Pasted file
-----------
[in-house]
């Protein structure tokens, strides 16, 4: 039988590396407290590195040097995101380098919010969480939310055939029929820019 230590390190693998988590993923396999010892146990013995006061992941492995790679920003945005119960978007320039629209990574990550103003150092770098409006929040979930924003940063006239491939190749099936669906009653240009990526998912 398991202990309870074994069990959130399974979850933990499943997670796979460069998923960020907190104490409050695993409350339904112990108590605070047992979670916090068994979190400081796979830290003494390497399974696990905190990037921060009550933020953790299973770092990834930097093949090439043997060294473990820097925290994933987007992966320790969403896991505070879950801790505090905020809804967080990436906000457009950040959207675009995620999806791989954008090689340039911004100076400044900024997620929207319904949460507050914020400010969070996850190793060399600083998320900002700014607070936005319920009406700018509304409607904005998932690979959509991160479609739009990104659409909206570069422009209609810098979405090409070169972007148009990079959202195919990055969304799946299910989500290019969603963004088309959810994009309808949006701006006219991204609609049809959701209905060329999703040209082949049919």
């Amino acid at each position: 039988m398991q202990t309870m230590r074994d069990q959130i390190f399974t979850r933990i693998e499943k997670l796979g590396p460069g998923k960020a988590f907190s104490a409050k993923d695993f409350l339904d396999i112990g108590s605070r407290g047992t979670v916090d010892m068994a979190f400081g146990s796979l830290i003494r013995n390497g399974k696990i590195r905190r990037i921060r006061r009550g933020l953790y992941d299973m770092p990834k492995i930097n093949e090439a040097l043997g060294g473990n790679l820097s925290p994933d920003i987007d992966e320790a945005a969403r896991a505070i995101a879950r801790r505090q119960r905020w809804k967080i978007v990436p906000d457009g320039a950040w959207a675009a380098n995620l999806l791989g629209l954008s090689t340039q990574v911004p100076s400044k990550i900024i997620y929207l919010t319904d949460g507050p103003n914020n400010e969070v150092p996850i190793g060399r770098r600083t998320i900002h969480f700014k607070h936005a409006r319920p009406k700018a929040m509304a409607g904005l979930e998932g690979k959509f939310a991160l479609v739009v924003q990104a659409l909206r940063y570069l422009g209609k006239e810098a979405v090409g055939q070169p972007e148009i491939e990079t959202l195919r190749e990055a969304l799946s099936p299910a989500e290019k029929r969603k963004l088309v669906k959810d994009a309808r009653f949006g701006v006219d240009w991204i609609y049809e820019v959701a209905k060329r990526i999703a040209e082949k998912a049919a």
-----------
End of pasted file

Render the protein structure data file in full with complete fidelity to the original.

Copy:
[in-house]
């Protein structure tokens, strides 16, 4: 039988590396407290590195040097995101380098919010969480939310055939029929820019 230590390190693998988590993923396999010892146990013995006061992941492995790679920003945005119960978007320039629209990574990550103003150092770098409006929040979930924003940063006239491939190749099936669906009653240009990526998912 398991202990309870074994069990959130399974979850933990499943997670796979460069998923960020907190104490409050695993409350339904112990108590605070047992979670916090068994979190400081796979830290003494390497399974696990905190990037921060009550933020953790299973770092990834930097093949090439043997060294473990820097925290994933987007992966320790969403896991505070879950801790505090905020809804967080990436906000457009950040959207675009995620999806791989954008090689340039911004100076400044900024997620929207319904949460507050914020400010969070996850190793060399600083998320900002700014607070936005319920009406700018509304409607904005998932690979959509991160479609739009990104659409909206570069422009209609810098979405090409070169972007148009990079959202195919990055969304799946299910989500290019969603963004088309959810994009309808949006701006006219991204609609049809959701209905060329999703040209082949049919």
């Amino acid at each position: 039988m398991q202990t309870m230590r074994d069990q959130i390190f399974t979850r933990i693998e499943k997670l796979g590396p460069g998923k960020a988590f907190s104490a409050k993923d695993f409350l339904d396999i112990g108590s605070r407290g047992t979670v916090d010892m068994a979190f400081g146990s796979l830290i003494r013995n390497g399974k696990i590195r905190r990037i921060r006061r009550g933020l953790y992941d299973m770092p990834k492995i930097n093949e090439a040097l043997g060294g473990n790679l820097s925290p994933d920003i987007d992966e320790a945005a969403r896991a505070i995101a879950r801790r505090q119960r905020w809804k967080i978007v990436p906000d457009g320039a950040w959207a675009a380098n995620l999806l791989g629209l954008s090689t340039q990574v911004p100076s400044k990550i900024i997620y929207l919010t319904d949460g507050p103003n914020n400010e969070v150092p996850i190793g060399r770098r600083t998320i900002h969480f700014k607070h936005a409006r319920p009406k700018a929040m509304a409607g904005l979930e998932g690979k959509f939310a991160l479609v739009v924003q990104a659409l909206r940063y570069l422009g209609k006239e810098a979405v090409g055939q070169p972007e148009i491939e990079t959202l195919r190749e990055a969304l799946s099936p299910a989500e290019k029929r969603k963004l088309v669906k959810d994009a309808r009653f949006g701006v006219d240009w991204i609609y049809e820019v959701a209905k060329r990526i999703a040209e082949k998912a049919a």